Born: 19 August, 1946, in Aberdeen. Died: 15 February, 2014 in London, aged 67
Christopher Malcolm was the original Brad Majors when The Rocky Horror Show hit the stage in 1974. With his rugged good looks he was the exact opposite to everyone else on stage, particularly Tim Curry, who was famously attired in fishnets, bright red lipstick and exotic heels. Brad was the very ordinary and delightfully dull fiancé who wore horn-rimmed glasses and a suit. The wacky and way-out show was a humorous tribute to science fiction and B movies. It was first produced at the Theatre Upstairs at the Royal Court on London’s Sloane Square and rapidly became a cult classic; a production was seen in Dunfermline at the end of last year. Over the past 40 years the show and the film have become equally famous and both command ardent fans at midnight performances and screenings.
Christopher Malcolm was born in Aberdeen, the second of four children of a farmer William Malcolm, and his wife, Paddy English, who was an enthusiastic member of a local amateur theatre group. His parents emigrated to Canada when he was nine, working on a farm near Vancouver.
Malcolm did start a degree at British Columbia University but dropped out as he wanted to help construct the Powerhouse Theatre in Vernon, British Columbia. It was there that he started his acting career and such was his ambition he returned to Britain to live with his grandmother in Essex.
His grandmother was in a bridge four with the mother of the Royal Shakespeare Company’s associate director John Barton and an audition was arranged at Stratford.
Malcolm landed some small parts in many of the epic productions at Stratford and London such as Henry IV Parts 1 & 2 and Coriolanus, directed by Peter Hall and Trevor Nunn. He shared a flat with actor Malcolm Macdowell – who later made his name in Planet of the Apes – surviving on £6 a week.
In 1968 he moved to the Royal Court, where he appeared in many of the new plays, notably Peter Gill’s production of Michael Weller’s Cancer alongside Martin Shaw, and prestigious revivals such as Lulu and Design For Living, both of which transferred to the West End.
But it was as Brad in The Rocky Horror Show for which he will be forever associated. With his macho appearance, Malcolm provided a rare streak of normality in Rocky Horror. Straight-laced Brad and his very proper wife, Janet, were driving off on their honeymoon, but have a car accident. They take refuge in a sombre house with some bizarre goings-on which is owned by the sweet but decidedly strange transvestite Dr Frank-N-Furter. The show was a smash hit from the outset and the songs have become classics. Malcolm continued to deliver a rounded and sane performance which balanced the other characters’ zany madness.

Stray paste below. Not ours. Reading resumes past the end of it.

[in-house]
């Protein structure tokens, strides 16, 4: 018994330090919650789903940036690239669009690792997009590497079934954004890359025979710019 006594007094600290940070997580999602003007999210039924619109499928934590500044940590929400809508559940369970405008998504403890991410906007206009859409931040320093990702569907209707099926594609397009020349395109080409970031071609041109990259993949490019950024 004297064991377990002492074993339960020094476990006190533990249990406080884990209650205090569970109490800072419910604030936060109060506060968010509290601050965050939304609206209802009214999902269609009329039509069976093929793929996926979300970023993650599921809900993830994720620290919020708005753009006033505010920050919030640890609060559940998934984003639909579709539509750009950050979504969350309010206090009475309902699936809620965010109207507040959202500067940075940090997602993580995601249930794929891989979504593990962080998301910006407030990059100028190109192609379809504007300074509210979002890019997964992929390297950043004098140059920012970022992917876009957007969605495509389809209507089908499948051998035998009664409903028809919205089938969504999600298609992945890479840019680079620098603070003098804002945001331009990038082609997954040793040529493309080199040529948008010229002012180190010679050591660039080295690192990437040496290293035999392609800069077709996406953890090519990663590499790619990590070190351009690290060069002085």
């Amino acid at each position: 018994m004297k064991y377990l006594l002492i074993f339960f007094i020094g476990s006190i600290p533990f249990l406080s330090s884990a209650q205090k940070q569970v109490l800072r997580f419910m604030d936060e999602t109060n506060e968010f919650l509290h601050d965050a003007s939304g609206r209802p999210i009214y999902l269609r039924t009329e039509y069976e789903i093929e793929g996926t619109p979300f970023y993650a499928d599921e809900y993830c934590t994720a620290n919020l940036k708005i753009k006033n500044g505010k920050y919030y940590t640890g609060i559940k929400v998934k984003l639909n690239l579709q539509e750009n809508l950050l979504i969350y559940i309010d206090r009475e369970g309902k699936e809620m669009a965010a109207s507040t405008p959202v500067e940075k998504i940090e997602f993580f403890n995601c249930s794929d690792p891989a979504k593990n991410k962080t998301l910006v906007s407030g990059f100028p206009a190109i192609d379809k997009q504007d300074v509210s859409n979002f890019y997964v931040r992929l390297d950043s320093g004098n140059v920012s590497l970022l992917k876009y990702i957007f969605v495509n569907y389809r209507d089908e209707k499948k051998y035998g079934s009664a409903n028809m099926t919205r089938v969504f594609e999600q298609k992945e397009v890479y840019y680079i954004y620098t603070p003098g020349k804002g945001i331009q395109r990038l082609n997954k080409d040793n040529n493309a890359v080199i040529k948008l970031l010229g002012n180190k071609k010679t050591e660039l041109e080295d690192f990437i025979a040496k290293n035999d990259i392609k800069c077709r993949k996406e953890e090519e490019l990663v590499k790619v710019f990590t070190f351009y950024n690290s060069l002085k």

Throughout his career Malcolm was cast in cameo roles in major movies. He played a starfighter pilot in Star Wars Episode V: The Empire Strikes Back (1980), and appeared in We’ll Meet Again (1982) with Susannah York and Highlander (1986) with Sean Connery and Christopher Lambert).
Malcolm was in numerous sit-coms and dramas on television – notably Only Fools and Horses and Lovejoy – and in 1996 he was cast in Absolutely Fabulous as Justin, the gay man who had been married to Eddy (Jennifer Saunders) and was the father of Saffron.
Malcolm’s character was a major presence in the early programmes with his straight talking and droopy moustache. He had a good relationship with his daughter (which Eddy envied) and he and his boyfriend Oliver regularly verbally clashed, hilariously, with Patsy, played by Joanna Lumley.
In 1978 Malcolm became a producer and one of his first shows was a major hit. A revival of Pal Joey starring Siân Phillips and Denis Lawson started on the London fringe but transferred triumphantly to the West End. That was followed by Nell Dunn’s hilarious Steaming, starring Julie Walters. In the late 1980s he formed a fruitful partnership with the actor/playwright Steven Berkoff, with Malcolm producing Metamorphosis with Tim Roth, and Berkoff’s searing dramatic plays, Decadence and Greek. Then Malcolm brought to the Old Vic Berkoff’s outstanding Messiah, in which the playwright was on stage for half an hour delivering a blistering monologue as Satan.
His time as an actor seemed to be catching up with his business career when Malcolm co-produced a West End revival of Rocky Horror in 1990 – it was as popular as ever and went on a lengthy worldwide tour.
Malcolm has just been associated with the revival of Oh! What a Lovely War, which opened last week at Stratford East where it had first been seen 50 years ago,
Malcolm, who was diagnosed with cancer two years ago, is survived by his wife, the actor Judy Lloyd, and their three children.